Using the Power of Diet and Exercise to Manage Type 2 Diabetes

John S. Bell Health Guide
  • Doctor J's office called this morning with the results of my cholesterol and metabolic panels. The local lab messed up the order before my last appointment at the end of January and had just run an HbA1c, so I went back for a second blood draw this weekend. My bad cholesterol was down from 190 at the end of October to 140. Not perfect by a long shot, but pretty good for four and a half months without medication. The news on my liver numbers were even better. Based on my blood tests in October and Dr. J's observations of my weight, I was told that I probably had fatty liver. The test numbers this week were normal. Needless to say, both my doctor and I are happy with the results and I am now a confirmed believer in the value of a good diet and regular exercise.

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    Speaking of exercise, this was the week I decided to get serious about putting together a balanced workout routine to replace the show up, sweat, play with dumbbells and try not to hurt yourself program I was using. Being a former English major, I tend to approach everything by reading a book first. These days that usually means looking at a dozen or so web pages, reading a bunch of reviews on Amazon, buying a couple of books, reading them and then trying to do whatever it is I've been reading about. Being a trial lawyer and a part-time sheep farmer, I've learned that for a lot of things books aren't enough. You need an experienced human there to help you get the hang of it. I figured I would try both approaches. I pulled out The Men's Health Big Book of Exercises (lots of pictures and simple instructions) and went to my wife who actually has a degree in commercial fitness. I showed her their suggested get-back-in-shape workout and asked if it seemed o.k. to her. She looked it over, gave her approval and then walked me through each exercise to make sure my form was correct. When she was satisfied that I wasn't going to hurt myself, I headed out to the gym. Some of the routines were easier than what I had been doing. The majority though hit muscles and muscle groups that I hadn't touched before. By the end of the workout my arms and legs felt like spaghetti and not even al dente spaghetti at that. I have been following the program for the last week and while it has been getting a little easier each time, I am still realizing just how out of shape I am. The dynamic stretching and warm-up component has been particularly helpful.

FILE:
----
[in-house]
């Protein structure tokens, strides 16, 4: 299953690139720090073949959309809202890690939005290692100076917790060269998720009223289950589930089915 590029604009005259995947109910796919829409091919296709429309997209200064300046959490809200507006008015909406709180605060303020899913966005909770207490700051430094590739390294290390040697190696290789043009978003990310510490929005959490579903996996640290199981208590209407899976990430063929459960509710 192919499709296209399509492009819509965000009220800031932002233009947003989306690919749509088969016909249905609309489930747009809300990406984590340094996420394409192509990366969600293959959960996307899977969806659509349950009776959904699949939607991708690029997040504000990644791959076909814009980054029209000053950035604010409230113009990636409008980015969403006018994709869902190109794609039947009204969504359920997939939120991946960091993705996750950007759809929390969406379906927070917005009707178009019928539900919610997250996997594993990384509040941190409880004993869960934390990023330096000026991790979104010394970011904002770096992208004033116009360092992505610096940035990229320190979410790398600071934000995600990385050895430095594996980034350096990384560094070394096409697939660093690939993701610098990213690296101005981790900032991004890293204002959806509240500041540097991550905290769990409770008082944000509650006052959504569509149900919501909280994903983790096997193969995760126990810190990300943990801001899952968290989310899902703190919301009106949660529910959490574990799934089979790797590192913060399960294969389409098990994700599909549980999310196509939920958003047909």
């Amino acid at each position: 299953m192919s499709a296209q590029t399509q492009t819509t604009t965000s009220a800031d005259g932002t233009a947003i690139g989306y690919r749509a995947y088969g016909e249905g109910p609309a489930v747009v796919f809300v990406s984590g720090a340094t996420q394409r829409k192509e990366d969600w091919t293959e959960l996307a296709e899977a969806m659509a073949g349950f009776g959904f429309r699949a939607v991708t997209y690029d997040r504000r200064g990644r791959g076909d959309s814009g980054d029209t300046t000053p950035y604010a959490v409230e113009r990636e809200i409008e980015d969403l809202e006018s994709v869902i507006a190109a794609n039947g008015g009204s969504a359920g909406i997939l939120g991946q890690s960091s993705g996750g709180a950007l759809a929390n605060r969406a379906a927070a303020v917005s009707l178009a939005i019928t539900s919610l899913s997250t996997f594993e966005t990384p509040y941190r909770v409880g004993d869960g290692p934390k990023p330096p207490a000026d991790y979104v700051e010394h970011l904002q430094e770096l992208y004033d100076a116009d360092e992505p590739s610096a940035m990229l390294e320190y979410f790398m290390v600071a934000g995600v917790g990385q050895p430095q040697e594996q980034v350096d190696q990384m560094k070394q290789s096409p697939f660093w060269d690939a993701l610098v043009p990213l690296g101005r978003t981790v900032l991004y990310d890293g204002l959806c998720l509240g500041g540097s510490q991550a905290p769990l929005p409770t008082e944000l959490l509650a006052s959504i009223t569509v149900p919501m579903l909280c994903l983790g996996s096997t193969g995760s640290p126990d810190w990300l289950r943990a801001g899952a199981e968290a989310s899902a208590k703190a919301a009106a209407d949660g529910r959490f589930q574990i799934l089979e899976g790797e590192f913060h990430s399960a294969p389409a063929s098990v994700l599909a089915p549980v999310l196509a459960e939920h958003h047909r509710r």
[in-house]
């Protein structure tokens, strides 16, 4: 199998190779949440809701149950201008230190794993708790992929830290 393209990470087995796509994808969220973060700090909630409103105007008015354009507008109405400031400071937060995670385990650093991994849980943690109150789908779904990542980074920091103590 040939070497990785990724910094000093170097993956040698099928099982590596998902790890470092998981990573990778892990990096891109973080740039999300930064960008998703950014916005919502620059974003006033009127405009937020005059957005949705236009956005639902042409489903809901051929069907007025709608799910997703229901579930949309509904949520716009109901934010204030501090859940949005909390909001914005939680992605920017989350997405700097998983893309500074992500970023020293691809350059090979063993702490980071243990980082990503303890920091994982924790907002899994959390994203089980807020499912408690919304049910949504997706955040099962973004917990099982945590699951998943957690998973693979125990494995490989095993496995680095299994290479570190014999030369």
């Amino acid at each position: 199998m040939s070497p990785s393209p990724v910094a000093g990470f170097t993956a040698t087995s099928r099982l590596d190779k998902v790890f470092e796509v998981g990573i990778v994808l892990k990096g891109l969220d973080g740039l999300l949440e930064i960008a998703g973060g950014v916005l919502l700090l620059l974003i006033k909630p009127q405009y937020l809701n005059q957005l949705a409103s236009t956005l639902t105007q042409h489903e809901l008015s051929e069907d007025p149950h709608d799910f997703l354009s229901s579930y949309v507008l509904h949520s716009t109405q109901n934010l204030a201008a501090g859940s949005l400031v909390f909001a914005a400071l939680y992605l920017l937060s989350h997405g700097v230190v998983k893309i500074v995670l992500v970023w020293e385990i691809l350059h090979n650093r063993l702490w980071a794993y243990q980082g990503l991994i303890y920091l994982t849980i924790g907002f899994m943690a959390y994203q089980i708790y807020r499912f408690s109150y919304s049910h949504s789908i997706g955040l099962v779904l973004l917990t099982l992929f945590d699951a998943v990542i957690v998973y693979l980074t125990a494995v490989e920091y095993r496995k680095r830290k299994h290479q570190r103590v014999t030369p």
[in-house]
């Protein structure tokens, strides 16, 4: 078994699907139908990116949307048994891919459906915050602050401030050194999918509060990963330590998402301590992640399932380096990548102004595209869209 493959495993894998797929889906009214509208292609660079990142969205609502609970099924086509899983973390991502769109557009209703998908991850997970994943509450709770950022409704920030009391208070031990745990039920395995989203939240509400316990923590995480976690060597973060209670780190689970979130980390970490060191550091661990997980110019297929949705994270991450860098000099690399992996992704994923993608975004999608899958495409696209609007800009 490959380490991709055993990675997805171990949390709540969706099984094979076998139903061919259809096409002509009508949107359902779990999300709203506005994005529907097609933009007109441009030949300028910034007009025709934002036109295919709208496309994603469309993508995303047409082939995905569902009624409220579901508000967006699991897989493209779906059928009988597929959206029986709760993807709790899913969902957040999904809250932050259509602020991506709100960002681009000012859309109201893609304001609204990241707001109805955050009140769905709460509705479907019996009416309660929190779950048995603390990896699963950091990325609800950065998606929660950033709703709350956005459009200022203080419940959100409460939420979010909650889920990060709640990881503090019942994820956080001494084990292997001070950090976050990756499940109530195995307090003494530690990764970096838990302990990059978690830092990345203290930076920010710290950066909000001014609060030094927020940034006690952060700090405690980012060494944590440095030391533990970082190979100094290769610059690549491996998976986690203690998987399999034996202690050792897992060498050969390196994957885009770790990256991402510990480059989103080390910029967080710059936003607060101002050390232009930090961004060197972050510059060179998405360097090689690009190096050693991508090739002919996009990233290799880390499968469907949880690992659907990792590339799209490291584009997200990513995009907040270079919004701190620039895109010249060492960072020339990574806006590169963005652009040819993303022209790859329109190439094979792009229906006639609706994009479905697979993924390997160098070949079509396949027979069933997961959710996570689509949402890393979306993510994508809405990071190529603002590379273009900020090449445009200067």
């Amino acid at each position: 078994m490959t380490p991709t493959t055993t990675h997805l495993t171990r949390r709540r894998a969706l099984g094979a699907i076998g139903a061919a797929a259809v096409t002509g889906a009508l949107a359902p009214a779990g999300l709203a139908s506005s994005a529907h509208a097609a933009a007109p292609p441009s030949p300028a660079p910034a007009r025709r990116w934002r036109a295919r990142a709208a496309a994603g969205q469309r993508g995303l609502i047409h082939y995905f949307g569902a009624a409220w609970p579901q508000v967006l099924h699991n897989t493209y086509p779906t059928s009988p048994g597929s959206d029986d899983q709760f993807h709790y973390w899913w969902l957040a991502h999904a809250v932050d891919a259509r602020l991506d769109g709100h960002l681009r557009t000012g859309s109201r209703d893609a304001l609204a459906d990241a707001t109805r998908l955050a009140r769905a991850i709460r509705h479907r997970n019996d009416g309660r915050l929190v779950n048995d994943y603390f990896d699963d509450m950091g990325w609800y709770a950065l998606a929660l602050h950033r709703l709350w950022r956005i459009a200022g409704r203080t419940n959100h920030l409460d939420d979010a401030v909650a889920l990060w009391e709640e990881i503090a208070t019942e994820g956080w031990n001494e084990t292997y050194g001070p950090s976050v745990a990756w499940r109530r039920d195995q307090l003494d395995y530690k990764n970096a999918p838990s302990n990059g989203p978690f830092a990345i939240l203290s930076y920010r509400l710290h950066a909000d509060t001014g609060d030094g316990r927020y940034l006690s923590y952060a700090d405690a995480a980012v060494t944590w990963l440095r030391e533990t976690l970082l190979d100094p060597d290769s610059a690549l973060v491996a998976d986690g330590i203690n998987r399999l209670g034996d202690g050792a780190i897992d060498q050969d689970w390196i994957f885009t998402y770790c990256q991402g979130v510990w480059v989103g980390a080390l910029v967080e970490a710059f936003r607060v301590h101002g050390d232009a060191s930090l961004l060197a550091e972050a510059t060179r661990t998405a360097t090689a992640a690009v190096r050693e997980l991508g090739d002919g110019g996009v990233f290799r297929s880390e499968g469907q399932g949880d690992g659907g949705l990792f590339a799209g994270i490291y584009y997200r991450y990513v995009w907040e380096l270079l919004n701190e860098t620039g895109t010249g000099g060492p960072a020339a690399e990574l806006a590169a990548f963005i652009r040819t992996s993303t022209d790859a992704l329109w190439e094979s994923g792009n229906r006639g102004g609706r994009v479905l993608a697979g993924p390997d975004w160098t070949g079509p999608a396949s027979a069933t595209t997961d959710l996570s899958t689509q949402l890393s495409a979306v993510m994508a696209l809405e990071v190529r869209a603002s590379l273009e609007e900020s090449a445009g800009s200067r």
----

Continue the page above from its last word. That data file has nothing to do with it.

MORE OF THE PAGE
The new workout has not affected my weight particularly. This morning's weigh in was 177.4, only four tenths of a pound lower than last week. I have noticed though that in spite of the fact that the raw weight numbers are not dropping dramatically, the waist bands in my slacks are getting looser. It seems that I actually am trading abdominal fat for muscle. If this keeps up I can live with not seeing the needle on the scale move much for a while.


    As I said above, I've become a believer in the power of diet and exercise. In the past four months, I have gone off insulin, dropped my A1c from 9.6 to 5.9, reduced my bad cholesterol by 50 points, brought my liver numbers back to normal and dropped 23 pounds since I started writing this column. There have been no magic tricks. I've cut back hard on carbohydrates, watched my portion sizes and eaten a lot of oatmeal, green vegetables and fiber. After a slow start I am finally exercising regularly with a combination of cardio and strength training. Guess what? It all works as advertised.


Published On: April 01, 2010